Plants and Animals

Meet the Antarctic Sea Creatures That Have Made Shackleton’s Endurance Their Home

Meet the Antarctic Sea Creatures That Have Made Shackleton’s Endurance Their Home

Ernest Shackleton’s Endurance was discovered this week, 100 years after his death, which is fantastic news for shipwreck fans. Incredible photos and films from the Endurance 22 mission showcase the incredibly well-preserved wreck in all its eerie grandeur – but they also expose its new residents, as some keen-eyed scientists have discovered. “The wreck is wonderful, but can we also speak about some of the #Antarctic seafloor species that have taken up residence there?” In a Twitter thread displaying some of the intriguing shipmates presently aboard the Endurance, marine researcher and cold water creature aficionado Huw Griffiths from the BAS-Arctic Working Group said.

The Endurance sunk and was dragged by ice to an unknown place after her tumultuous trip across the Antarctic came to an unfortunate end, making it “the world’s most daunting shipwreck search,” in the words of Endurance 22 mission leader John Shears. Its final resting site, however, was recently discovered at a depth of 3 kilometers (10,000 feet) in the Weddell Sea.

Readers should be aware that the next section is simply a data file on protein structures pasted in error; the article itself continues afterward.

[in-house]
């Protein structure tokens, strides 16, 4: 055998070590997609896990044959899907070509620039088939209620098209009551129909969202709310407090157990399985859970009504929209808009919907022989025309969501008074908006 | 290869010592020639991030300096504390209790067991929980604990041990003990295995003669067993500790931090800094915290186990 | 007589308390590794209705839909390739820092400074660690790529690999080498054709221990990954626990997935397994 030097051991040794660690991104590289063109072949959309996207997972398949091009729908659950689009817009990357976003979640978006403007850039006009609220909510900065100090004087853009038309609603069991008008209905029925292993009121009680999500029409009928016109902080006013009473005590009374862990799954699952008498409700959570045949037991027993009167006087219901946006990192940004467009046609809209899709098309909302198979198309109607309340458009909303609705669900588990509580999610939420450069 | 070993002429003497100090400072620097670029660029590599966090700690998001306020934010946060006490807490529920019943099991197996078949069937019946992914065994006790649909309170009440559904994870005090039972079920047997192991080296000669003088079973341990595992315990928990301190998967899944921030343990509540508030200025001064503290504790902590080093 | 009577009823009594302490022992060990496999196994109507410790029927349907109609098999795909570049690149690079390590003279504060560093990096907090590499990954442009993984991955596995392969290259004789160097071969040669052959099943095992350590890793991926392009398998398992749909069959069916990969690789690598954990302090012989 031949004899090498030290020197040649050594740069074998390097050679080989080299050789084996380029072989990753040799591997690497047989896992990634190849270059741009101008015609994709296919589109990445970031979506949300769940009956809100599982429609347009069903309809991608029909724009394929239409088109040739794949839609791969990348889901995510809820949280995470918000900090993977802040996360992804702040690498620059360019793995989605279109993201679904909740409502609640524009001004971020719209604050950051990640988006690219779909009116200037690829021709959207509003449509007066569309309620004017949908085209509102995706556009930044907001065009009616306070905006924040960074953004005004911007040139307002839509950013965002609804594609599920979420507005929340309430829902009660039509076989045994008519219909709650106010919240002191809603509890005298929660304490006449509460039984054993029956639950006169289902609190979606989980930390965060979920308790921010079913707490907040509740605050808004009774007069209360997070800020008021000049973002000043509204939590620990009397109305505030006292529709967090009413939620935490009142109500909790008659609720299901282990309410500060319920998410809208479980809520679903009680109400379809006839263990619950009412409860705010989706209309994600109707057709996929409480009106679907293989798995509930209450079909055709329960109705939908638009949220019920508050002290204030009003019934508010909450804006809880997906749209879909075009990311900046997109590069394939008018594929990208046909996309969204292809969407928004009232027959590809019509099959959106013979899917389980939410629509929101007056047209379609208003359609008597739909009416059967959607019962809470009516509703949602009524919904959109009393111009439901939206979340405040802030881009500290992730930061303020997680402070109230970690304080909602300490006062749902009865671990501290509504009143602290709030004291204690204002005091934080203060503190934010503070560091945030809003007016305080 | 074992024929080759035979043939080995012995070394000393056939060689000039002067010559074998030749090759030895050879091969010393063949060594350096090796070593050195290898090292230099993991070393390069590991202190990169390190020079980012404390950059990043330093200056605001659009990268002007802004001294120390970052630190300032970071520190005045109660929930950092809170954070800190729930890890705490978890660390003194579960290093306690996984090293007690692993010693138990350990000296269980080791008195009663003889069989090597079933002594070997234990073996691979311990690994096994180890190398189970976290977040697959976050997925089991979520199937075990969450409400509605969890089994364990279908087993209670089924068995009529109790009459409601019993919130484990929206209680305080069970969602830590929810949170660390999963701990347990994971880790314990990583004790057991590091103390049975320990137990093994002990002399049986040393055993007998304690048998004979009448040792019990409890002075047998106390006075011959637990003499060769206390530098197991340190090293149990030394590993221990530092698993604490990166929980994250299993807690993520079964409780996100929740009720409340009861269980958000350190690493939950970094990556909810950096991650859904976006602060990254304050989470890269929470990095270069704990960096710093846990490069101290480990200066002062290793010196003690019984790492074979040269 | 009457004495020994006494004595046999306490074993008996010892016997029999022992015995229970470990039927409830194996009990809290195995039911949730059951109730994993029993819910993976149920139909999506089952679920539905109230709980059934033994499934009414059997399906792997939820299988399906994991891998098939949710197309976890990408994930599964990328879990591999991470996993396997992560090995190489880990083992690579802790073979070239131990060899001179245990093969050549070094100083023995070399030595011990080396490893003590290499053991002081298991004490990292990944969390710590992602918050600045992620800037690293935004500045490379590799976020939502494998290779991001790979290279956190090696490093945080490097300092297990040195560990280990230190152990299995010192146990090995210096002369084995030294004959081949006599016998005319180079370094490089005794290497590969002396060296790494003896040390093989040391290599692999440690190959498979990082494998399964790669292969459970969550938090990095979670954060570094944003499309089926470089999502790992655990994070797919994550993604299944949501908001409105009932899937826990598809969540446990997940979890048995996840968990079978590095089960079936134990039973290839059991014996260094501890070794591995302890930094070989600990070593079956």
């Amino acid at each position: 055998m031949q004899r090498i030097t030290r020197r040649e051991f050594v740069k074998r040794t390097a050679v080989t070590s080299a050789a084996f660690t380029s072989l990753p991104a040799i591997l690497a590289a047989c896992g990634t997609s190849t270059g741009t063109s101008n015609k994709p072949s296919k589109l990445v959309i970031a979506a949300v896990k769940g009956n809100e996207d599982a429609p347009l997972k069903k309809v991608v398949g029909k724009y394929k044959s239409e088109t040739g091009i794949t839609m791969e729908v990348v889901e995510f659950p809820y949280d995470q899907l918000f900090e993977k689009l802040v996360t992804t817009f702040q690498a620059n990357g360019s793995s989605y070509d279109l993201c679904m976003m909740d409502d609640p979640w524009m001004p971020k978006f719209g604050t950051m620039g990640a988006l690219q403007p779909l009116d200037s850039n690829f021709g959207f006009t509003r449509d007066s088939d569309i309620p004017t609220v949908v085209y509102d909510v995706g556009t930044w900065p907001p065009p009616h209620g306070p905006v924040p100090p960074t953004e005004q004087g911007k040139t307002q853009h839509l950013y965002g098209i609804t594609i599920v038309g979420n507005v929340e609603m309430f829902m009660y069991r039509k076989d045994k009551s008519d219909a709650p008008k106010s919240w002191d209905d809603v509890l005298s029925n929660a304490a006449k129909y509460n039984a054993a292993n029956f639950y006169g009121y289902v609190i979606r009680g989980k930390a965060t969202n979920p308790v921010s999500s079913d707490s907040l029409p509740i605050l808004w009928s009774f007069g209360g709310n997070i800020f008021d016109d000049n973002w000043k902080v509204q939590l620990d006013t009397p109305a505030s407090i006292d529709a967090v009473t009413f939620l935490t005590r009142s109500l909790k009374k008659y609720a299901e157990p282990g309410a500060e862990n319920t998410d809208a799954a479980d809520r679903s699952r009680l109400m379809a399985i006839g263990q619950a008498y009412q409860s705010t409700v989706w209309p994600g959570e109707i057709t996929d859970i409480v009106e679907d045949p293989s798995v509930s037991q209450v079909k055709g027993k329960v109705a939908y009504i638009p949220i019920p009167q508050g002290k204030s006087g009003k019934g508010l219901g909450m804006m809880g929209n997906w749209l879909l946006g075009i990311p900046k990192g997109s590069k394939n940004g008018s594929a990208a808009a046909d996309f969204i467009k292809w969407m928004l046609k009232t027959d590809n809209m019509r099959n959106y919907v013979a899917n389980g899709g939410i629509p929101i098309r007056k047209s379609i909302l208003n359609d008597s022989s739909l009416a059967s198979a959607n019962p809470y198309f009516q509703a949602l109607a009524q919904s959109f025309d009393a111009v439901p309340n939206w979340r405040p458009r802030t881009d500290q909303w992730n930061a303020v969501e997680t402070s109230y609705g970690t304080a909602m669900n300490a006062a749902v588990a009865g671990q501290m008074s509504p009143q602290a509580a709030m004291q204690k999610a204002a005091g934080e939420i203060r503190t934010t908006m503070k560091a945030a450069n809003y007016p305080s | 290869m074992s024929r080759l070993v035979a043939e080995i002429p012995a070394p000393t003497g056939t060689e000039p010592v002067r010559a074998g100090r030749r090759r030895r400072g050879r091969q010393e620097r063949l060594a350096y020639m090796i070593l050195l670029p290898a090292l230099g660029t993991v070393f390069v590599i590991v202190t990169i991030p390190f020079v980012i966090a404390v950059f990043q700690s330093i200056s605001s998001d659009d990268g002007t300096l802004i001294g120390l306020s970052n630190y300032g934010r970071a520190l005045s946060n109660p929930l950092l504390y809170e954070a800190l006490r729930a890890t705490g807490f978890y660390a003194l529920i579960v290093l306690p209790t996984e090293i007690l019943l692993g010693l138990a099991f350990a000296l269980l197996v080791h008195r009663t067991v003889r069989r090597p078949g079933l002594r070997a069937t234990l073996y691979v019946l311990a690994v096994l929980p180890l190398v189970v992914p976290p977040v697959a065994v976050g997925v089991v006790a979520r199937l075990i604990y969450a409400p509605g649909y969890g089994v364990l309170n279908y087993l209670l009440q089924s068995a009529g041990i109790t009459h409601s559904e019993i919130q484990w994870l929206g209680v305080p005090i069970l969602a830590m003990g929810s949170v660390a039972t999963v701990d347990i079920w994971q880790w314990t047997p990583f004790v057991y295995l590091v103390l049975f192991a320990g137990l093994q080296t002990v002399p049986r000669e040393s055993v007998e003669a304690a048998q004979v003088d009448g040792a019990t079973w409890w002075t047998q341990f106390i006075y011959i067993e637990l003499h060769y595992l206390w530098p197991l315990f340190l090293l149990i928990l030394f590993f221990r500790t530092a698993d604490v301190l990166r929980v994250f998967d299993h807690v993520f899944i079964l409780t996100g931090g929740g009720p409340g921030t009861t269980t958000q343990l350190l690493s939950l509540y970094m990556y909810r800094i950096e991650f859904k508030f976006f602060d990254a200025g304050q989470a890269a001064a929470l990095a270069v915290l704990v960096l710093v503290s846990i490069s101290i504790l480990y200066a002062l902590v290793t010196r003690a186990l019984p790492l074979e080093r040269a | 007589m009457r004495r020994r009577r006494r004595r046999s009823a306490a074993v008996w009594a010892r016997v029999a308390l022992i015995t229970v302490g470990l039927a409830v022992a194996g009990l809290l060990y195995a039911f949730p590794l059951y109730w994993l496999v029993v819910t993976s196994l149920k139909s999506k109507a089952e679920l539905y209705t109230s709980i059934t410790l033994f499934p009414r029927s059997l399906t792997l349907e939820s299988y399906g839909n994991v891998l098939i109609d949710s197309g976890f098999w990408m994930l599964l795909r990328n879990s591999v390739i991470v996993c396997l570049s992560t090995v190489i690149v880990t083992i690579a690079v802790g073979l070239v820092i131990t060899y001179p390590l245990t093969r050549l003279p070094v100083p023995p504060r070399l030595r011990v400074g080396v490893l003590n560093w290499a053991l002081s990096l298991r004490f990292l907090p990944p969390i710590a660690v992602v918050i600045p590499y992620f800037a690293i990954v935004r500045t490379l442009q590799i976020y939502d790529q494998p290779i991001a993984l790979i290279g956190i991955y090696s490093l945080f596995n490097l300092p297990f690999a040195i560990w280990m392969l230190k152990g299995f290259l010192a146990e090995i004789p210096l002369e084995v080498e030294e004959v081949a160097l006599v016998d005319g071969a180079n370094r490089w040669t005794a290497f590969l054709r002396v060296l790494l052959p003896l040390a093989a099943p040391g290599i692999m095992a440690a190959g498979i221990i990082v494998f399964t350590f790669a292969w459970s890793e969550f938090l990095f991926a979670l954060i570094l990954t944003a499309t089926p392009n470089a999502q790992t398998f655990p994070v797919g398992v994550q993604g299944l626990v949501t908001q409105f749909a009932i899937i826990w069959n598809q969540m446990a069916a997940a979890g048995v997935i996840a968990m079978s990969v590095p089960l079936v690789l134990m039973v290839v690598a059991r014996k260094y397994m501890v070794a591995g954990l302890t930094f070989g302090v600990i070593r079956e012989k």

The tragedy stranded the ill-fated ship in the hands of some of Antarctica’s strangest creatures, who thrive in the harsh conditions of limited light and cold temperatures. Suckered onto the ship’s near-pristine planks are Antarctic sea anemones (Hormathia or similar, according to Griffiths), with one even appearing to have grabbed the wheel.

They are joined by ghostly orbs in adorning the ship’s exterior, from which they provide a quite wonderful ecological function. Sea stars, sponges, and what appear to be stalked ascidians are among the long-legged creatures strewn around Endurance. Some of their hosts are even Triassic in origin.

Incredibly, a crab can be seen in one of the photographs, which Griffiths and colleague Dr Katrin Linse believe is a yeti crab, which has never been seen in the Weddell Sea before. A remarkable result, but one that, according to Griffiths and Linse’s article, might hint to climate-change-driven migration.

After the Endurance sank, the crew was left shipless but not hopeless, as a team was finally able to travel to South Georgia, gather a rescue squad, and return to the trapped men without losing any lives. From here, the ship continued on its trip alone, but was soon joined by some of the ocean’s finest opportunists in their new submersible way of life. While it’s unlikely that the swarms of marine critters stumbled onto their opulent home by accident, you never know. Maybe they wanted to be a part of the adventure.